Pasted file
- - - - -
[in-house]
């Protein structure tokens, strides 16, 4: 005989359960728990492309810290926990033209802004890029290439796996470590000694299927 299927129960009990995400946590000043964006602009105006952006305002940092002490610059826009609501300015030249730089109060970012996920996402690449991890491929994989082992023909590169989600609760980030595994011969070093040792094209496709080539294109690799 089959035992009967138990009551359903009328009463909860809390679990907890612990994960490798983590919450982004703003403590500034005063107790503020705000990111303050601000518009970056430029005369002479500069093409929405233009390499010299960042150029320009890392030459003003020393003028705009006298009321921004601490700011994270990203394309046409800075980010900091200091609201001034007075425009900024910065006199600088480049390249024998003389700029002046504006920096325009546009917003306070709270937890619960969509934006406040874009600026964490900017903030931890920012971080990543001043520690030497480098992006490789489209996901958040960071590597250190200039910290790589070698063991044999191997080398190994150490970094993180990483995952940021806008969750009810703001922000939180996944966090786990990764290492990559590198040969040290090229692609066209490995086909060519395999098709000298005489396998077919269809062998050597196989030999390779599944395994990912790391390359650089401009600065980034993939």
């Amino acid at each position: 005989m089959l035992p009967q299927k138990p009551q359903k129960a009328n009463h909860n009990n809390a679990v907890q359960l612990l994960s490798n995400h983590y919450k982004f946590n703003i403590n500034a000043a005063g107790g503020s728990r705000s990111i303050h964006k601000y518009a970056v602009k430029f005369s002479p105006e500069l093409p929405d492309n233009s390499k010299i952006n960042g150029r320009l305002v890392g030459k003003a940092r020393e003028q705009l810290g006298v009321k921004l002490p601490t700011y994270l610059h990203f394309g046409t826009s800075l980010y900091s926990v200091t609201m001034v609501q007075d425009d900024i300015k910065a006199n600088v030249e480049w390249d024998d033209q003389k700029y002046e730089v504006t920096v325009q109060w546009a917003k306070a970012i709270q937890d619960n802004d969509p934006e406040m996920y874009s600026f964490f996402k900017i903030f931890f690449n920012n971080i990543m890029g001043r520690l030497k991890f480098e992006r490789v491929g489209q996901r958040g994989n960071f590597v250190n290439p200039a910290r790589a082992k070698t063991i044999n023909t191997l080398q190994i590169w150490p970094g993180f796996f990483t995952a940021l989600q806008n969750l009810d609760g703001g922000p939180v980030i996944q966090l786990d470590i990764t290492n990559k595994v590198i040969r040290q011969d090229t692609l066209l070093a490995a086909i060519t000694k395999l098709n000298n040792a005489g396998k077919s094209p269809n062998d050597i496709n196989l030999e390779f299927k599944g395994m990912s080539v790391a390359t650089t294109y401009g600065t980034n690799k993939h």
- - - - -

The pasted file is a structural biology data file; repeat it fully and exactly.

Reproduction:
[in-house]
């Protein structure tokens, strides 16, 4: 005989359960728990492309810290926990033209802004890029290439796996470590000694299927 299927129960009990995400946590000043964006602009105006952006305002940092002490610059826009609501300015030249730089109060970012996920996402690449991890491929994989082992023909590169989600609760980030595994011969070093040792094209496709080539294109690799 089959035992009967138990009551359903009328009463909860809390679990907890612990994960490798983590919450982004703003403590500034005063107790503020705000990111303050601000518009970056430029005369002479500069093409929405233009390499010299960042150029320009890392030459003003020393003028705009006298009321921004601490700011994270990203394309046409800075980010900091200091609201001034007075425009900024910065006199600088480049390249024998003389700029002046504006920096325009546009917003306070709270937890619960969509934006406040874009600026964490900017903030931890920012971080990543001043520690030497480098992006490789489209996901958040960071590597250190200039910290790589070698063991044999191997080398190994150490970094993180990483995952940021806008969750009810703001922000939180996944966090786990990764290492990559590198040969040290090229692609066209490995086909060519395999098709000298005489396998077919269809062998050597196989030999390779599944395994990912790391390359650089401009600065980034993939």
């Amino acid at each position: 005989m089959l035992p009967q299927k138990p009551q359903k129960a009328n009463h909860n009990n809390a679990v907890q359960l612990l994960s490798n995400h983590y919450k982004f946590n703003i403590n500034a000043a005063g107790g503020s728990r705000s990111i303050h964006k601000y518009a970056v602009k430029f005369s002479p105006e500069l093409p929405d492309n233009s390499k010299i952006n960042g150029r320009l305002v890392g030459k003003a940092r020393e003028q705009l810290g006298v009321k921004l002490p601490t700011y994270l610059h990203f394309g046409t826009s800075l980010y900091s926990v200091t609201m001034v609501q007075d425009d900024i300015k910065a006199n600088v030249e480049w390249d024998d033209q003389k700029y002046e730089v504006t920096v325009q109060w546009a917003k306070a970012i709270q937890d619960n802004d969509p934006e406040m996920y874009s600026f964490f996402k900017i903030f931890f690449n920012n971080i990543m890029g001043r520690l030497k991890f480098e992006r490789v491929g489209q996901r958040g994989n960071f590597v250190n290439p200039a910290r790589a082992k070698t063991i044999n023909t191997l080398q190994i590169w150490p970094g993180f796996f990483t995952a940021l989600q806008n969750l009810d609760g703001g922000p939180v980030i996944q966090l786990d470590i990764t290492n990559k595994v590198i040969r040290q011969d090229t692609l066209l070093a490995a086909i060519t000694k395999l098709n000298n040792a005489g396998k077919s094209p269809n062998d050597i496709n196989l030999e390779f299927k599944g395994m990912s080539v790391a390359t650089t294109y401009g600065t980034n690799k993939h």